3. How future life changes might affect your pet.

Sometimes people end up relinquishing their pets because they are moving or going through another life change that makes pet ownership difficult. Of course, you can’t plan for everything, but think about how possible changes in your future might affect a pet. What happens if you move? Change work schedules? Get married? Have a baby?

 

4. Is anyone in your home allergic to animals?

This might seem pretty obvious, but do you know whether anyone you live with might be allergic to the type of pet you are getting? It’s definitely worth finding out before you bring that cuddly kitten home.

teddy

Teddy is one of a litter of five kittens currently looking for forever homes.

 

5. Pets take time.

You’ll be responsible for feeding and grooming your pet, as well as making sure they get enough exercise and taking them to the vet if they get sick. Different pets require different time commitments. Do you have time for a daily walk with a dog or would you rather just have a cat who can go out without you?

 

6. Pets take money.

Have you thought about all the potential costs involved? What about kitty litter, a dog house, training classes, and toys? Did you know that you can get pet insurance to help with vet bills? There’s a lot to consider, so make sure you do a little adding up before making the commitment. Here’s a good article that discusses the annual cost of having a pet.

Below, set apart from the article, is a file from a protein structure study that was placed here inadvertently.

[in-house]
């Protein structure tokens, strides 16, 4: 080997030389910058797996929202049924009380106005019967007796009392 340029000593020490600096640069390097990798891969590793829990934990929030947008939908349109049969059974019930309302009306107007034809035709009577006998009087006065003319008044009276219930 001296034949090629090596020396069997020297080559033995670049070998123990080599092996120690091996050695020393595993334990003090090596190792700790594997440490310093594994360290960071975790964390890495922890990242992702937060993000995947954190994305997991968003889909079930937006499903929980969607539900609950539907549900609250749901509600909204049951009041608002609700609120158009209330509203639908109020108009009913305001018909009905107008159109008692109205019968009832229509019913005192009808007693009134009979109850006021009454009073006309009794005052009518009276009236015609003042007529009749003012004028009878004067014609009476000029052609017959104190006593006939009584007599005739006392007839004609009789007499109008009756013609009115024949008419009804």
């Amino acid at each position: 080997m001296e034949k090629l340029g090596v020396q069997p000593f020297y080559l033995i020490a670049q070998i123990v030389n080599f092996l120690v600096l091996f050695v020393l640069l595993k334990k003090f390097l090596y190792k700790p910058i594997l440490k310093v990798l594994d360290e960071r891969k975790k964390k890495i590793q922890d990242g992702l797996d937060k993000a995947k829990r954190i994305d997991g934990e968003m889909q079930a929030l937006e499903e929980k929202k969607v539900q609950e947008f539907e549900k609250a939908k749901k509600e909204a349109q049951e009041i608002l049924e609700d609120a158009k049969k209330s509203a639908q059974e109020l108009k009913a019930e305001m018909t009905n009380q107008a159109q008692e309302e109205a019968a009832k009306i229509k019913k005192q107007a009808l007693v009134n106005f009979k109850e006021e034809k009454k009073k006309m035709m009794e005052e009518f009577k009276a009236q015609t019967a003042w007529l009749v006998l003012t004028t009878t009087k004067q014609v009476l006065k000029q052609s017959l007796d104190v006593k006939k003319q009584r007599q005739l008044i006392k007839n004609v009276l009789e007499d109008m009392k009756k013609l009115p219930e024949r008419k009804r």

daisy

Daisy is a pit bull mix puppy. You can find out more about her and other adoptable pets by visiting http://www.survivortails.rescueme.org.

 

7. Is your home safe for pets?

Before you bring an animal into your home, be sure it’s safe. Exposed cords, accessible chemicals, and other household hazards can be dangerous to your new pet. For some suggestions on making sure your home is pet-proof, check out this article.

 

8. Are you ready to be a responsible pet owner?

Owning a pet can be lots of fun! However, it’s also a big responsibility. You’ll be in charge of making sure that your pet is healthy and safe for other people and animals to be around. You will need to know what the local ordinances are for things like licensing and leash requirements, provide your pet with tags or other identification, and ensure that your pet is well-trained. And that’s on top of all the other issues we’ve already mentioned.

honeybunny

Honey-Bunny is a 9-year-old Dachshund in need of a good home.

 

Sometimes animals wind up in shelters, and even facing euthanasia, because their owners might not have been as prepared for pet ownership as they initially thought. So, while we love pets and love the humans who foster and adopt them, we want to make sure that potential pet owners are ready to take on the responsibility, as well as the joys, of gaining a four-footed family member. We encourage you research and think before adopting!

 

If you are thinking about adopting through Survivor Tails Animal Rescue, you can learn more and check out the animals waiting to find their forever homes by visiting our website. And if you have questions, you can contact one of our volunteer coordinators by emailing adoptions@survivortails.org or check out this blog post that addresses some common adoption concerns.

Title image via Unsplash.

What Are Pets Good For? 5 Reasons to Adopt a Pet.

The 2015-2016 APPA survey indicates that 65% of U.S. households include a pet. Ever wonder what all the fuss is about? Whether you’re seriously considering getting a pet, or just curious about why so many people do, here are 5 reasons that explain exactly what pets are good for.